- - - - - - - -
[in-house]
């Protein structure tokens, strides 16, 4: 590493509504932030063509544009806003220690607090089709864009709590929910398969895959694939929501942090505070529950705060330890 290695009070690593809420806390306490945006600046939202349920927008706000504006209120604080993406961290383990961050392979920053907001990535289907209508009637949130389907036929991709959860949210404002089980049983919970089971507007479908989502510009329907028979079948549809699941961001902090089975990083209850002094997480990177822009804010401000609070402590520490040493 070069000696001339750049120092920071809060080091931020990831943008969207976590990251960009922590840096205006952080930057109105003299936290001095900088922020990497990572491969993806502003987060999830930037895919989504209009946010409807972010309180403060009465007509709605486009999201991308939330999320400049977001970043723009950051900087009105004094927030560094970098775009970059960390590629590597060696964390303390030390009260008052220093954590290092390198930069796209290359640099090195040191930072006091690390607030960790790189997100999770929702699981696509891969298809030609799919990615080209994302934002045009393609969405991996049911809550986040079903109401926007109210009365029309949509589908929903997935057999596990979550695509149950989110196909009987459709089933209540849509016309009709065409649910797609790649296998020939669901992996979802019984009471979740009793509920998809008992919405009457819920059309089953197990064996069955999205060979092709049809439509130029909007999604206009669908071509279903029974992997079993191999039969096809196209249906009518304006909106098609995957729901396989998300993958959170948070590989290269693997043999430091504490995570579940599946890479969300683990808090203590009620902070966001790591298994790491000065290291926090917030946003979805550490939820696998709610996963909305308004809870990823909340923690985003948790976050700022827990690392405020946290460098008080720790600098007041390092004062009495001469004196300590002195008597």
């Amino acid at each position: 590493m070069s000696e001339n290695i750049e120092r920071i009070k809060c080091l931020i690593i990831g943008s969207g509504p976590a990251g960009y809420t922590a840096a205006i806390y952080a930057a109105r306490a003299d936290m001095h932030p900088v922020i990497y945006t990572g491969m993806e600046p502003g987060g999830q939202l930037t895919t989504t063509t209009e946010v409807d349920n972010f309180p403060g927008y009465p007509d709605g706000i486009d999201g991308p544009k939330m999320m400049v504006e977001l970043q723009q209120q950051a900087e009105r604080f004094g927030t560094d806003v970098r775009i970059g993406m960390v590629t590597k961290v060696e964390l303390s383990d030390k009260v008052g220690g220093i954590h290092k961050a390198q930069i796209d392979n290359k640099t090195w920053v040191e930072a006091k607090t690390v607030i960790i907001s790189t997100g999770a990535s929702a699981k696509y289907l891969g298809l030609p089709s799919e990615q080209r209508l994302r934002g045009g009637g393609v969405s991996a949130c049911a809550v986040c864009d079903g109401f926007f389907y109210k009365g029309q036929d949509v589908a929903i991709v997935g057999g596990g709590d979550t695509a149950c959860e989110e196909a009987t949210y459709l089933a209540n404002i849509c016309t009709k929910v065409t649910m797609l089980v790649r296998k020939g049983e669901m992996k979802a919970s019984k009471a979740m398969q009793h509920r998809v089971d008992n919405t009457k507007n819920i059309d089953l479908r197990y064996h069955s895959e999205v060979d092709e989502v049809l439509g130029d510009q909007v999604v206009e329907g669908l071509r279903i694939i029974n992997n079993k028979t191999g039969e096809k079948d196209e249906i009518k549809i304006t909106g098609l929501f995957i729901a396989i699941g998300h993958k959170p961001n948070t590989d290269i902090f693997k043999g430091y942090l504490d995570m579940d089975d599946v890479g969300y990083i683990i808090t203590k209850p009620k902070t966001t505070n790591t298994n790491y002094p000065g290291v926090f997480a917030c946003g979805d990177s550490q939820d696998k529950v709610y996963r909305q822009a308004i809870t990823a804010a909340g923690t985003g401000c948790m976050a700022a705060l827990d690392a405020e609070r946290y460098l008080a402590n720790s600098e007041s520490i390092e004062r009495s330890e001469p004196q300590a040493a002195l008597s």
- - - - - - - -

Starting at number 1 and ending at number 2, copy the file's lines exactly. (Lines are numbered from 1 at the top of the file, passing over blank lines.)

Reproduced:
[in-house]
């Protein structure tokens, strides 16, 4: 590493509504932030063509544009806003220690607090089709864009709590929910398969895959694939929501942090505070529950705060330890 290695009070690593809420806390306490945006600046939202349920927008706000504006209120604080993406961290383990961050392979920053907001990535289907209508009637949130389907036929991709959860949210404002089980049983919970089971507007479908989502510009329907028979079948549809699941961001902090089975990083209850002094997480990177822009804010401000609070402590520490040493 070069000696001339750049120092920071809060080091931020990831943008969207976590990251960009922590840096205006952080930057109105003299936290001095900088922020990497990572491969993806502003987060999830930037895919989504209009946010409807972010309180403060009465007509709605486009999201991308939330999320400049977001970043723009950051900087009105004094927030560094970098775009970059960390590629590597060696964390303390030390009260008052220093954590290092390198930069796209290359640099090195040191930072006091690390607030960790790189997100999770929702699981696509891969298809030609799919990615080209994302934002045009393609969405991996049911809550986040079903109401926007109210009365029309949509589908929903997935057999596990979550695509149950989110196909009987459709089933209540849509016309009709065409649910797609790649296998020939669901992996979802019984009471979740009793509920998809008992919405009457819920059309089953197990064996069955999205060979092709049809439509130029909007999604206009669908071509279903029974992997079993191999039969096809196209249906009518304006909106098609995957729901396989998300993958959170948070590989290269693997043999430091504490995570579940599946890479969300683990808090203590009620902070966001790591298994790491000065290291926090917030946003979805550490939820696998709610996963909305308004809870990823909340923690985003948790976050700022827990690392405020946290460098008080720790600098007041390092004062009495001469004196300590002195008597």